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Friday, 15 August 2014

Elephants damages crops in Matwiku

By James Mwangi
Residents of Matwiku village in Ng’arua Division, Laikipia County are in despair after their crops were destroyed by a herd of elephants suspected to have come from Laikipia Nature Conservancy on August 10, 2014. The elephants invaded the farms late in the night and ate any edible farm produce. The villagers said that they tried to alert the game reserve police but none of them was available.
They tried to light fire as well as using every possible means to chase away the elephants but this did not deter the elephants. They finally had to give up and watched the elephants from a distance as they continued their destruction.
Ibrahim assessing the damage done to his crops
“I went to report the matter to the police station. They requested me to write a report then take it to the agriculture officer and after that to Rumuruti. I have a swollen leg, I cannot even walk comfortably and yet they require me to travel all the way to Rumuruti,” said Julia Njeri, One of the affected farmers in the area.
The famers have tried their best to keep away the wild animals including coming up with innovative ways with little success.
Every night a group of volunteers usually remain in the farms to guide against destruction of crops by elephants. They have erected makeshift stalls at their farms next to the ranch fence, where they spend the nights to protect their crops. When they spot the elephants they either light fire or use a torch to try and scare them away. Some have also dug trenches between their farms and the ranch to keep away the elephants.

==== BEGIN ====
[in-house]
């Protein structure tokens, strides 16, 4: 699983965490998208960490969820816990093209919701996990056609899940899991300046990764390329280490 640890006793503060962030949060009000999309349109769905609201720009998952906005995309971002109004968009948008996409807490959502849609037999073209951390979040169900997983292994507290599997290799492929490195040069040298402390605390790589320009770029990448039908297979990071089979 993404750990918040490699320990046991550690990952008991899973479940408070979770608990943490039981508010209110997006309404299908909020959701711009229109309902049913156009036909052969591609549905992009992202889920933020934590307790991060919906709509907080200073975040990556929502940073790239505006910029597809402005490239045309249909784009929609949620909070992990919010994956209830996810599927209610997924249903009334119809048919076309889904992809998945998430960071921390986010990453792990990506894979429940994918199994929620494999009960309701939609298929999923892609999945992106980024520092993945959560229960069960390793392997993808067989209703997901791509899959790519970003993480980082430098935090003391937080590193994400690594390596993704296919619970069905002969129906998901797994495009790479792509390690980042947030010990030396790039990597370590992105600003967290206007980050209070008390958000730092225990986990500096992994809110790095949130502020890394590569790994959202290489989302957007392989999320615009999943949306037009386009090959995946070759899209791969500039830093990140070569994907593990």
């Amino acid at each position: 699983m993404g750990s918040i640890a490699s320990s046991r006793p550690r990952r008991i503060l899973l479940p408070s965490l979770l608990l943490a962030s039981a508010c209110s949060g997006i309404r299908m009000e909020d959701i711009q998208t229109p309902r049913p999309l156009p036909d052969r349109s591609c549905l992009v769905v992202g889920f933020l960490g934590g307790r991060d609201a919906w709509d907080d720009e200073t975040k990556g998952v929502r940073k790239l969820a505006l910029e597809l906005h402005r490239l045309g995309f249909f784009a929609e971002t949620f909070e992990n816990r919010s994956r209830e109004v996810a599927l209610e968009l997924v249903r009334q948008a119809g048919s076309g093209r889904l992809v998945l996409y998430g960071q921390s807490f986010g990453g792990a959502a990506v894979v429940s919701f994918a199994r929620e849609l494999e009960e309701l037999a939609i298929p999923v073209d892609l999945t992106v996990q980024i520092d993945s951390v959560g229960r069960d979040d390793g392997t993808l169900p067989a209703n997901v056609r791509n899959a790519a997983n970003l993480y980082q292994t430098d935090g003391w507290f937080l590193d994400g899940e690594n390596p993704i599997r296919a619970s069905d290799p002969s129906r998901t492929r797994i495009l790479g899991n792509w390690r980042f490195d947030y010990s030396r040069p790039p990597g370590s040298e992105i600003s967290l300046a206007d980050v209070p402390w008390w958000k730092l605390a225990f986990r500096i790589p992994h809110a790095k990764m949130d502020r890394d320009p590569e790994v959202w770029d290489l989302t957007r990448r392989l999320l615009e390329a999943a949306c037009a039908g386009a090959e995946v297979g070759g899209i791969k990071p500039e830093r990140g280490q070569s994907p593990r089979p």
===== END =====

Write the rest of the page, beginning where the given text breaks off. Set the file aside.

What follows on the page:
Ibrahim Mwangi, a youth farmer in the area said that his half acre maize farm turned into “manger” for feeding elephants. Ibrahim has now given up on farming since he believes that he cannot benefit from farming due to frequent human wildlife conflict in the area.
“It is really painful especially for a young farmer like me to see all my crops which survived the dry spell being destroyed by wild animals,” said Ibrahim.
Apart from elephants the area residents also have to contend with monkeys and wild pigs. The wild pigs and monkeys usually get out through the broken fence. Some youths have been using “inugi,” some traditional tools in form of metallic cans filled with red hot charcoal to scare away the monkeys from their farms.
The villagers are now calling upon the relevant authorities to intervene as confrontations between humans and elephants have been on the rise in the area and this they said pose a security risk as they fear that they can also be attacked by the elephants.
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